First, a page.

#15 Ashley McGregor (Canada) – Ashley McGregor is another great Canadian breaststroker, with a 1:09.7 best in textile. I can’t find any commitments, but she seems to have the most interest in swimming in the NCAA amongst the swimmers on the list. She’s from Quebec, and has enrolled in “college” there, which is the equivalent of the 12th grade in the US. Don’t be surprised to see her in a college pool next year (Minnesota and Texas A&M are two popular destinations for Canadians in the past).
#17 Amanda Lim (Singapore) – Lim is a sprinter from Singapore who may have already made her college decision. The Youth Olympics vet is currently attending the Auckland University of Technology in New Zealand. She’s already done some endorsements overseas, and barring the NCAA looking past those, I think this is probably another international who stays international. That’s too bad: she’s already gone a 22.1 in the 50 free and a 49.0 in the 100. Those are times that colleges would be drooling over.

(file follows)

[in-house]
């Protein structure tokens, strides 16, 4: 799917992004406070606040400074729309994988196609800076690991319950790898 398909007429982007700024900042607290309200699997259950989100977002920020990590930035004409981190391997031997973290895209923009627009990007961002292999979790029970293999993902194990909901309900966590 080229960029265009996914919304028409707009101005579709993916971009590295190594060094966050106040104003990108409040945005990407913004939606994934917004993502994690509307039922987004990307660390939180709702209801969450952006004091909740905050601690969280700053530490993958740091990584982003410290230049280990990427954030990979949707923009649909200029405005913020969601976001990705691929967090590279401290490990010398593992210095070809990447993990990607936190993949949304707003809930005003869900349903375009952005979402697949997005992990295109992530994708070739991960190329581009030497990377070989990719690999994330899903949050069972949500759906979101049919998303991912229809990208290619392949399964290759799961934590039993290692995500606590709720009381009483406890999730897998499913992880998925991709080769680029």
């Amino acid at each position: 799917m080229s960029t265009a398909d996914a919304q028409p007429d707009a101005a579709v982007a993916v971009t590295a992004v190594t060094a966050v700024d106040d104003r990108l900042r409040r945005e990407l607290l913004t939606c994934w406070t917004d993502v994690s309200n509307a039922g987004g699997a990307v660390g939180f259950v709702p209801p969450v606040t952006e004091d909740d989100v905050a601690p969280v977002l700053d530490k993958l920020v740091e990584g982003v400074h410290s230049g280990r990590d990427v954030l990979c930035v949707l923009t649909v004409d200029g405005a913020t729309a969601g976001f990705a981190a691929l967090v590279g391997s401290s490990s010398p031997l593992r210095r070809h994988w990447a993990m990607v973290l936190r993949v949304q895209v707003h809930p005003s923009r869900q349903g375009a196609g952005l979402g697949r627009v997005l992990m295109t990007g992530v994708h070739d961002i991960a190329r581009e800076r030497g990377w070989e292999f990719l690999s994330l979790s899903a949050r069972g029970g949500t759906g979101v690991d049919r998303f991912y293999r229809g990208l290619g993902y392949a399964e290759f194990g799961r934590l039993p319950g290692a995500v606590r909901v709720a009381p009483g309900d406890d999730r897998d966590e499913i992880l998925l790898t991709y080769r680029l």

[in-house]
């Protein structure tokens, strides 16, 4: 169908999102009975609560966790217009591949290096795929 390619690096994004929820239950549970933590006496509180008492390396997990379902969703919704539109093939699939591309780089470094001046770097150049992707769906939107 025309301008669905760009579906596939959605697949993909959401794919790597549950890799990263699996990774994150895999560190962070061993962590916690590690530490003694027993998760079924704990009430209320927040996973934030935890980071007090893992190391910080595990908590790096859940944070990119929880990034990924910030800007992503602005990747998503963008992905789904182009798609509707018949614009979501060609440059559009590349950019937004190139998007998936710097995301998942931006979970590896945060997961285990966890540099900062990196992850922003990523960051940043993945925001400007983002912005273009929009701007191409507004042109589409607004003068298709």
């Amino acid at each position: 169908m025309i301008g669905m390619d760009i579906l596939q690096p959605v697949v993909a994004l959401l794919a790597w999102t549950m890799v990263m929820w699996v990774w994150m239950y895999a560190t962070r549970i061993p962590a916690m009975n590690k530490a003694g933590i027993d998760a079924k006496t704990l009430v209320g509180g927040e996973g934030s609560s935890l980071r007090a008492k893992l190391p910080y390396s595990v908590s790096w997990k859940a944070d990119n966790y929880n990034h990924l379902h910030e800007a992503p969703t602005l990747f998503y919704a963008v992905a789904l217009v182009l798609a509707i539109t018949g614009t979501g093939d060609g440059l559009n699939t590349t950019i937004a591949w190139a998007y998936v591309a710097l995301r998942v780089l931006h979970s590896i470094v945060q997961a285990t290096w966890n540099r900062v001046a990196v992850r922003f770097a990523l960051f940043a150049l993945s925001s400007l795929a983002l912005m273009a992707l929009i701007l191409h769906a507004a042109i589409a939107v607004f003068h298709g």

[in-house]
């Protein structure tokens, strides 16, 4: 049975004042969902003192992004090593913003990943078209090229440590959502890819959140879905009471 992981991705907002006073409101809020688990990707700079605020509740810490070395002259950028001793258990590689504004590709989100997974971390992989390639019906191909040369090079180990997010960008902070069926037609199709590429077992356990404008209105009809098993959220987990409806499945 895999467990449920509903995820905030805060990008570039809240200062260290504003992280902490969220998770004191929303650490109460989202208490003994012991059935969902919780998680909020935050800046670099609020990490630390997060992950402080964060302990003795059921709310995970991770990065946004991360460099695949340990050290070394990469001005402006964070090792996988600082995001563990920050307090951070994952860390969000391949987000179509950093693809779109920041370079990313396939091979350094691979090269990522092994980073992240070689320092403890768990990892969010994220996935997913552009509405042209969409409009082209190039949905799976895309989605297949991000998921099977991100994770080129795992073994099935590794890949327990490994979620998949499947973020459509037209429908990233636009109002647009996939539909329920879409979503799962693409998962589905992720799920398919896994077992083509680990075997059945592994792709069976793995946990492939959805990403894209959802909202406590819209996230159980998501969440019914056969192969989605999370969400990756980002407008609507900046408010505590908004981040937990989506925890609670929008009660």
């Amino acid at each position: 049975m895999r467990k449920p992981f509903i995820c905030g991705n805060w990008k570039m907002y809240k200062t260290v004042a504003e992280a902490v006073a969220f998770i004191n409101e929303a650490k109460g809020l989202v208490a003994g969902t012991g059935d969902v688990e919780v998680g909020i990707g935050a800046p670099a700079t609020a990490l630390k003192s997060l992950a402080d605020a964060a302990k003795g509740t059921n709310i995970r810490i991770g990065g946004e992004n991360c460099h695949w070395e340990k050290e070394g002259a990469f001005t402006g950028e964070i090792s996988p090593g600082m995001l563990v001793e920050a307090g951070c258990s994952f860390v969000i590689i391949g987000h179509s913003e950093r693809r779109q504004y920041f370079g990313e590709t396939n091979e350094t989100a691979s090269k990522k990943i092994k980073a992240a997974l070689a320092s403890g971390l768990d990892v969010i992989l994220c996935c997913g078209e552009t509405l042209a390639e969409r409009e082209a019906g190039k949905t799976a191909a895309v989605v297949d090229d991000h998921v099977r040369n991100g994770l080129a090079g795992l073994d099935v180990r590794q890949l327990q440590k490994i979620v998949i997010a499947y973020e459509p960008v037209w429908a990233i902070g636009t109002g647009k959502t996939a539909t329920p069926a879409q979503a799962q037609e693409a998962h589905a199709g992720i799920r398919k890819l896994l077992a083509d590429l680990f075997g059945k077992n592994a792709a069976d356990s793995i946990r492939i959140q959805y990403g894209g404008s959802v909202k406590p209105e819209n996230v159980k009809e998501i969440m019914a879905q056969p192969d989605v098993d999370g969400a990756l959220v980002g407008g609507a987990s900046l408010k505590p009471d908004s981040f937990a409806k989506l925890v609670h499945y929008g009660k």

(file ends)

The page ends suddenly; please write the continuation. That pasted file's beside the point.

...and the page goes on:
#30 Noelle Tarazona (California) – Tarazona was the 2010 Jr. Pan Pac Champion in the 200 fly, and along with #35 Allison Gargalikis will give the Bruins an outstanding foundation for the next four years. Given their geographic location, it was only a matter of time before UCLA started pulling in recruits like these.
#35 Allison Gargalikis (California) – Gargalikis recently was a part of the Carondelet High School squad that broke the National High School 200 medley relay record for the second year in a row, and will be headed to UCLA in the fall. She’s a 1:00.8 breaststroker who will take over the role that the graduating Brittany Beauchan is leaving in the program, and will already be almost as fast. This is a big pickup for the Bruins in a brutal Pac-10.